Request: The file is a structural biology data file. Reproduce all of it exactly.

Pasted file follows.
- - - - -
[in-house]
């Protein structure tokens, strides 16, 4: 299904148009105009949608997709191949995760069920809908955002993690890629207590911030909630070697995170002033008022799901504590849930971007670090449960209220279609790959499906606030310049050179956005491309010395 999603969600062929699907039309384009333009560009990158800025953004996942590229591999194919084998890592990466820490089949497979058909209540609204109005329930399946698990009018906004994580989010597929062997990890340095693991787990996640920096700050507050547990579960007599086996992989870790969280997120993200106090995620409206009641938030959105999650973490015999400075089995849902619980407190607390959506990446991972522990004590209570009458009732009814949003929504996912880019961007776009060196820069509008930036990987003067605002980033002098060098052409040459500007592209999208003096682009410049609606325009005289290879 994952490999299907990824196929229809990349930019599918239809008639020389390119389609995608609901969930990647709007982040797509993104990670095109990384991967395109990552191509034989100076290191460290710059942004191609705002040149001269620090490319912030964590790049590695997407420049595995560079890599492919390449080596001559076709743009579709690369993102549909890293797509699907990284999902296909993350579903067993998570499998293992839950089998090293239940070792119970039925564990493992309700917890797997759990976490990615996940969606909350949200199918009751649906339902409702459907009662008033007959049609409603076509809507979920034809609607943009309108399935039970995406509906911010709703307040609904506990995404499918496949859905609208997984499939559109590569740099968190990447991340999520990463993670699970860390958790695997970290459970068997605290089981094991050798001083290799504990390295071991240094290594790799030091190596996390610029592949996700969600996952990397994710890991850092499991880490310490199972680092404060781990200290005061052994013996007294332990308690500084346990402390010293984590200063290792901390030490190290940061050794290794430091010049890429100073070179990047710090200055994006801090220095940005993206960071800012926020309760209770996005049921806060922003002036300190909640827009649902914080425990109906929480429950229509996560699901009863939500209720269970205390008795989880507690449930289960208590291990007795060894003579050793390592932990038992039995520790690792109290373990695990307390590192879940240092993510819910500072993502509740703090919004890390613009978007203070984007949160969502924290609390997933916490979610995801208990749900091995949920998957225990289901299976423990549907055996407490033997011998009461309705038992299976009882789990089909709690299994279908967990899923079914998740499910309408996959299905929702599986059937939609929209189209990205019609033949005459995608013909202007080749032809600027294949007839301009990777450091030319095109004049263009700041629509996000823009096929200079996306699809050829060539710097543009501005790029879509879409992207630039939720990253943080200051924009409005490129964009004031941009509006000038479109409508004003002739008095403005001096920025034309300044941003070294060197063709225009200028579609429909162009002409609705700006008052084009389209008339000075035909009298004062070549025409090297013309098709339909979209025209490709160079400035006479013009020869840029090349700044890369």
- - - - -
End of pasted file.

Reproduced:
[in-house]
């Protein structure tokens, strides 16, 4: 299904148009105009949608997709191949995760069920809908955002993690890629207590911030909630070697995170002033008022799901504590849930971007670090449960209220279609790959499906606030310049050179956005491309010395 999603969600062929699907039309384009333009560009990158800025953004996942590229591999194919084998890592990466820490089949497979058909209540609204109005329930399946698990009018906004994580989010597929062997990890340095693991787990996640920096700050507050547990579960007599086996992989870790969280997120993200106090995620409206009641938030959105999650973490015999400075089995849902619980407190607390959506990446991972522990004590209570009458009732009814949003929504996912880019961007776009060196820069509008930036990987003067605002980033002098060098052409040459500007592209999208003096682009410049609606325009005289290879 994952490999299907990824196929229809990349930019599918239809008639020389390119389609995608609901969930990647709007982040797509993104990670095109990384991967395109990552191509034989100076290191460290710059942004191609705002040149001269620090490319912030964590790049590695997407420049595995560079890599492919390449080596001559076709743009579709690369993102549909890293797509699907990284999902296909993350579903067993998570499998293992839950089998090293239940070792119970039925564990493992309700917890797997759990976490990615996940969606909350949200199918009751649906339902409702459907009662008033007959049609409603076509809507979920034809609607943009309108399935039970995406509906911010709703307040609904506990995404499918496949859905609208997984499939559109590569740099968190990447991340999520990463993670699970860390958790695997970290459970068997605290089981094991050798001083290799504990390295071991240094290594790799030091190596996390610029592949996700969600996952990397994710890991850092499991880490310490199972680092404060781990200290005061052994013996007294332990308690500084346990402390010293984590200063290792901390030490190290940061050794290794430091010049890429100073070179990047710090200055994006801090220095940005993206960071800012926020309760209770996005049921806060922003002036300190909640827009649902914080425990109906929480429950229509996560699901009863939500209720269970205390008795989880507690449930289960208590291990007795060894003579050793390592932990038992039995520790690792109290373990695990307390590192879940240092993510819910500072993502509740703090919004890390613009978007203070984007949160969502924290609390997933916490979610995801208990749900091995949920998957225990289901299976423990549907055996407490033997011998009461309705038992299976009882789990089909709690299994279908967990899923079914998740499910309408996959299905929702599986059937939609929209189209990205019609033949005459995608013909202007080749032809600027294949007839301009990777450091030319095109004049263009700041629509996000823009096929200079996306699809050829060539710097543009501005790029879509879409992207630039939720990253943080200051924009409005490129964009004031941009509006000038479109409508004003002739008095403005001096920025034309300044941003070294060197063709225009200028579609429909162009002409609705700006008052084009389209008339000075035909009298004062070549025409090297013309098709339909979209025209490709160079400035006479013009020869840029090349700044890369």